06 May Some basic rules for deal-making
Doing deals is not something to be left to the ignorant. Unfortunately, there are a great many more places mistakes can be made than most deal makers realize. Hence the title. Fully assessing where problems can (and certainly will) arise is really what having a structured “rule list for deal making” is all about. It’s simply a way to help business executives gauge risk and viably predict problems before they actually arise. Even though deal makers lack the proverbial crystal ball for predicting the future, they can remain safe by staying within the parameters and rules set forth below.
Have an overarching deal strategy
I sometimes hate the use of the word “strategy.” The word “strategy” is overused and often misunderstood. Some use it in the 30,000 ft. context while others are more granular in their definition. Details are what due diligence is all about. Sometimes not seeing the forest through the trees is where many technically savvy investors get hung up.
Codifying and maintaining an aggressive deal-making strategy is absolutely essential for project success. Maintaining said strategy requires razor-like discipline to not stray outside the boundaries. It also means that details are not ignored at the expense of the strategy itself. This creates a healthy balance between strategy and business tactics.
Find and use the right talent at the right time throughout the deal process
Deal-making is as much a project management role as it is about finance. In fact, a lack of understanding of processes and timing can be the means of making or breaking the eventual end goal. The key to success in deal-making is knowing what capabilities are available at your fingertips and fundamentally optimizing the use of said assets. For instance, know where team members are most effective at managing processes and procedures and assign them problems they can deal with quickly to obtain maximum returns on invested time and human capital.
In short, know your resources and exploit them fully. At some point, deals become all about execution.
Keep your eye on the horizon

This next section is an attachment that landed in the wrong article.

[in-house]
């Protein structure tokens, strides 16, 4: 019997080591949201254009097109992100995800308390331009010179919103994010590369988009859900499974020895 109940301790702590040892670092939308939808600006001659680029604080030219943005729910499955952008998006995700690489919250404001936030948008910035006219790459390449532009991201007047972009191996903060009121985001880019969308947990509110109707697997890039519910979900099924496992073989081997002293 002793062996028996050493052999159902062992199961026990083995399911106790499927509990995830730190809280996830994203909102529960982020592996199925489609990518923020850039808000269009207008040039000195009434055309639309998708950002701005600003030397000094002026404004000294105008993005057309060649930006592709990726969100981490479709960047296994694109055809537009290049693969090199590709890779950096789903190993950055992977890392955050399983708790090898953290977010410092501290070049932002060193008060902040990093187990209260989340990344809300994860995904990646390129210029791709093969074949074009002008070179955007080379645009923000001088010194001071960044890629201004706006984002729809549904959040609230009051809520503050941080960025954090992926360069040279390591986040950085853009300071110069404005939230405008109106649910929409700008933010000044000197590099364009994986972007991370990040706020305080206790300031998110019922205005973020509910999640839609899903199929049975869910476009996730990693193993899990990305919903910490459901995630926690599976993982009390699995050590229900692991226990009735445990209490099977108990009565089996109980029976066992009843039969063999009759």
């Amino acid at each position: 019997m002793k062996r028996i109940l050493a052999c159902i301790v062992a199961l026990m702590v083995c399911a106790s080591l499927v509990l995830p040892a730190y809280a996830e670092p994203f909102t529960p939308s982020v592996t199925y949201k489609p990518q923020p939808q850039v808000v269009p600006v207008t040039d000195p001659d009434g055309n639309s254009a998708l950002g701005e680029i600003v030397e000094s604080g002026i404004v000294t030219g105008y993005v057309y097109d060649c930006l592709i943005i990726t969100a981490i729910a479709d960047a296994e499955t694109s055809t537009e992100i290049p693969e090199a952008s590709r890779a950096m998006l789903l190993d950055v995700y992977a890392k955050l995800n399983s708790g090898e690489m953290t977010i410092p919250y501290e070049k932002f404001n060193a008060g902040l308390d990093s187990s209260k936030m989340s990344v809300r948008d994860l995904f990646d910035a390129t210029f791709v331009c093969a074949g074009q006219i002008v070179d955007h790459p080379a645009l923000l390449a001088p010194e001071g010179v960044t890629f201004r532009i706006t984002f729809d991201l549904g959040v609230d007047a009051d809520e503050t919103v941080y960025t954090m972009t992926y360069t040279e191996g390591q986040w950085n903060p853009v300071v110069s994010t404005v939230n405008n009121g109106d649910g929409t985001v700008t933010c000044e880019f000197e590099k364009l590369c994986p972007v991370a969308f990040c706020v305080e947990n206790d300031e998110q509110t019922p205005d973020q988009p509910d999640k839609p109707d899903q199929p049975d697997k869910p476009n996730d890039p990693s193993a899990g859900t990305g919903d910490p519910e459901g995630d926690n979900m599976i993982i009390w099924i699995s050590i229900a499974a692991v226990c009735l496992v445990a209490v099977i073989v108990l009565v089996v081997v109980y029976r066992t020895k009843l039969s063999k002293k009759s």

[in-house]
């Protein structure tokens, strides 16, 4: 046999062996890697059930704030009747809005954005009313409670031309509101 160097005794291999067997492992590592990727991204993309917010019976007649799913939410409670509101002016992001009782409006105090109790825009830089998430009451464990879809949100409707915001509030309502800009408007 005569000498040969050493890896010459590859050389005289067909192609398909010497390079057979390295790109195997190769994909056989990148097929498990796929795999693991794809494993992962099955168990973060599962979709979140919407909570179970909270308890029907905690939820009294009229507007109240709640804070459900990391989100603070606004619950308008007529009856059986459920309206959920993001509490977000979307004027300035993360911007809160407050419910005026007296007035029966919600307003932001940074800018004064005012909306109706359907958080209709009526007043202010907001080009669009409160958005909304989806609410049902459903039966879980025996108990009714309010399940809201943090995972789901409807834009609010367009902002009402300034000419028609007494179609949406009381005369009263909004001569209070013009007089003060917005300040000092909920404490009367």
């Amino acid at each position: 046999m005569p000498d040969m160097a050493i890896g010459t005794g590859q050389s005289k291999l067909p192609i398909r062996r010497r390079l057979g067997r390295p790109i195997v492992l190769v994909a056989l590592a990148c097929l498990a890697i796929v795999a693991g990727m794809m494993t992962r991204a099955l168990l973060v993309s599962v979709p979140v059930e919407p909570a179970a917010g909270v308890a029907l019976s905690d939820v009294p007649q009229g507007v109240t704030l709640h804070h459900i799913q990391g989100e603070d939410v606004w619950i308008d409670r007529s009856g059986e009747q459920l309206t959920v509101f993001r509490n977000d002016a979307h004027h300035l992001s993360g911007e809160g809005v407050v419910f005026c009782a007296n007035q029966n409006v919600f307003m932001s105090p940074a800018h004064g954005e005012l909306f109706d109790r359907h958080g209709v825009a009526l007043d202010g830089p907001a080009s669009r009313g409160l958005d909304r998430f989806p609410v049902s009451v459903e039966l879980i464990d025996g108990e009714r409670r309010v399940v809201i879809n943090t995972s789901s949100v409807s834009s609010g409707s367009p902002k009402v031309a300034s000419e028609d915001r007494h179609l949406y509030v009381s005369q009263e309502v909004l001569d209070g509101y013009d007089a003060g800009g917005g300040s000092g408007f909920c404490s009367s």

While you should never fight the next battle in your own mind, keeping an eye on deals stretching into the future is an absolute necessity. This is true regardless of whether or not you engage in buy or sell-side mandates. While you should never let future deals take up current mind-share, there are a few not-so-subtle reasons to engage in looking ahead. Presently a lack of focus will decrease the quality of today’s work at tomorrow’s expense. However, having one eye on the next target is obvious for a number of reasons:
- The next target is your next meal. You feed when you kill, so you’ll need to know where your next meal is coming from.
- Today’s lull should open up some mind-share. Every deal has lulls. Keep the next one in mind when today’s seems to have backed-off.
- You must anticipate the competition. Keeping an eye on tomorrow is essential to effectively stay ahead of the pack.
Keep your eye on horizon deals, but maintain in-depth focus on today’s opportunities.
Understand the value proposition
Understanding the value-prop allows M&A professionals not to get buried or blocked by deal details later on in the process. And believe me, the details can get messy. Where the target company adds value is ultimately where the acquirer should be spending most of his/her time. Does the value come in technology, IP, human capital, knowledge, customer acquisitions, or regional specific areas?
Each deal is highly unique. As such, find the value proposition, exploit and find the chinks in its armor as much as possible. This will ensure value is added in the most synergistic way possible in a post-deal world.
Know the goals and objectives of the other side
If you structure and work with the other side in a magnanimous way and make them feel like they won, then it’s ultimately a win-win for everyone. Know the entrepreneurs’ motivations before crafting deal terms and overall structure. In other words, do the deal from the customer perspective. You will most certainly need to cross the same bridges in the future. If every stakeholder wins then you’ll be invited back to do more bridge crossing on the next horizon deal.
Don’t take advice, take information
In due diligence, its almost completely and utterly about the data. Listening to the hollow advice of other stakeholders can be detrimental, especially if the data tells you something completely different. In other words, sometimes you have to pay attention how the actions speak louder than the words of any given deal. The ultimate goal is to minimize downside risk for investors. Such risk is unearthed in due diligence processes.
Entrepreneurs and small business owners looking to sell their businesses can find we’re greatly equipped to help.